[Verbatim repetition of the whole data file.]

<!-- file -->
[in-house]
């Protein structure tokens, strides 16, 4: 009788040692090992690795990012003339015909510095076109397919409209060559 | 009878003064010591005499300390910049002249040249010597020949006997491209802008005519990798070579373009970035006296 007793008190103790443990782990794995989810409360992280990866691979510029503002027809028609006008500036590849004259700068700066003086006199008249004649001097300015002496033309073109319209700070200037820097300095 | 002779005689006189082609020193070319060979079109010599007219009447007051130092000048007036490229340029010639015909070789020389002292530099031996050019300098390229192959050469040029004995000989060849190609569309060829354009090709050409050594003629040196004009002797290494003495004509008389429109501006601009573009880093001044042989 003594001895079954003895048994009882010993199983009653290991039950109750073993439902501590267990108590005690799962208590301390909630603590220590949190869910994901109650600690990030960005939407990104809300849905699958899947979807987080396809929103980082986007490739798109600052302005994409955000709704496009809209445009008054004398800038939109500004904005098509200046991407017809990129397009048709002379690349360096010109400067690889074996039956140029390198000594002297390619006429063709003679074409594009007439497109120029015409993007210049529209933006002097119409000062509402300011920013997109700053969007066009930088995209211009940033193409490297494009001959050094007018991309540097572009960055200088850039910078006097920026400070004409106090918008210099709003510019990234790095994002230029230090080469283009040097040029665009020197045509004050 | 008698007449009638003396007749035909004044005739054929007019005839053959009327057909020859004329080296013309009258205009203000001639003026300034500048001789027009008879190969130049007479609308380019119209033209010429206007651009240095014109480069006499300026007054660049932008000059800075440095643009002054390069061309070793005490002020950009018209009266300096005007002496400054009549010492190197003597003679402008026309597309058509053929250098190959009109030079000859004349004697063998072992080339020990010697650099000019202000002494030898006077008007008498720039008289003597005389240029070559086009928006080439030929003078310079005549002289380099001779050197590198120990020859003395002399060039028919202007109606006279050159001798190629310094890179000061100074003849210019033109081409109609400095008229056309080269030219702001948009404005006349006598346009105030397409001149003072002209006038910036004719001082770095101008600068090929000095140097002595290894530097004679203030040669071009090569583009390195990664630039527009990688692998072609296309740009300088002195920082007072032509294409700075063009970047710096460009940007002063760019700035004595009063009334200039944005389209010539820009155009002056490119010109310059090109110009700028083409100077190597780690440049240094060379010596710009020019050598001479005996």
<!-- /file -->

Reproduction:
[in-house]
């Protein structure tokens, strides 16, 4: 009788040692090992690795990012003339015909510095076109397919409209060559 | 009878003064010591005499300390910049002249040249010597020949006997491209802008005519990798070579373009970035006296 007793008190103790443990782990794995989810409360992280990866691979510029503002027809028609006008500036590849004259700068700066003086006199008249004649001097300015002496033309073109319209700070200037820097300095 | 002779005689006189082609020193070319060979079109010599007219009447007051130092000048007036490229340029010639015909070789020389002292530099031996050019300098390229192959050469040029004995000989060849190609569309060829354009090709050409050594003629040196004009002797290494003495004509008389429109501006601009573009880093001044042989 003594001895079954003895048994009882010993199983009653290991039950109750073993439902501590267990108590005690799962208590301390909630603590220590949190869910994901109650600690990030960005939407990104809300849905699958899947979807987080396809929103980082986007490739798109600052302005994409955000709704496009809209445009008054004398800038939109500004904005098509200046991407017809990129397009048709002379690349360096010109400067690889074996039956140029390198000594002297390619006429063709003679074409594009007439497109120029015409993007210049529209933006002097119409000062509402300011920013997109700053969007066009930088995209211009940033193409490297494009001959050094007018991309540097572009960055200088850039910078006097920026400070004409106090918008210099709003510019990234790095994002230029230090080469283009040097040029665009020197045509004050 | 008698007449009638003396007749035909004044005739054929007019005839053959009327057909020859004329080296013309009258205009203000001639003026300034500048001789027009008879190969130049007479609308380019119209033209010429206007651009240095014109480069006499300026007054660049932008000059800075440095643009002054390069061309070793005490002020950009018209009266300096005007002496400054009549010492190197003597003679402008026309597309058509053929250098190959009109030079000859004349004697063998072992080339020990010697650099000019202000002494030898006077008007008498720039008289003597005389240029070559086009928006080439030929003078310079005549002289380099001779050197590198120990020859003395002399060039028919202007109606006279050159001798190629310094890179000061100074003849210019033109081409109609400095008229056309080269030219702001948009404005006349006598346009105030397409001149003072002209006038910036004719001082770095101008600068090929000095140097002595290894530097004679203030040669071009090569583009390195990664630039527009990688692998072609296309740009300088002195920082007072032509294409700075063009970047710096460009940007002063760019700035004595009063009334200039944005389209010539820009155009002056490119010109310059090109110009700028083409100077190597780690440049240094060379010596710009020019050598001479005996």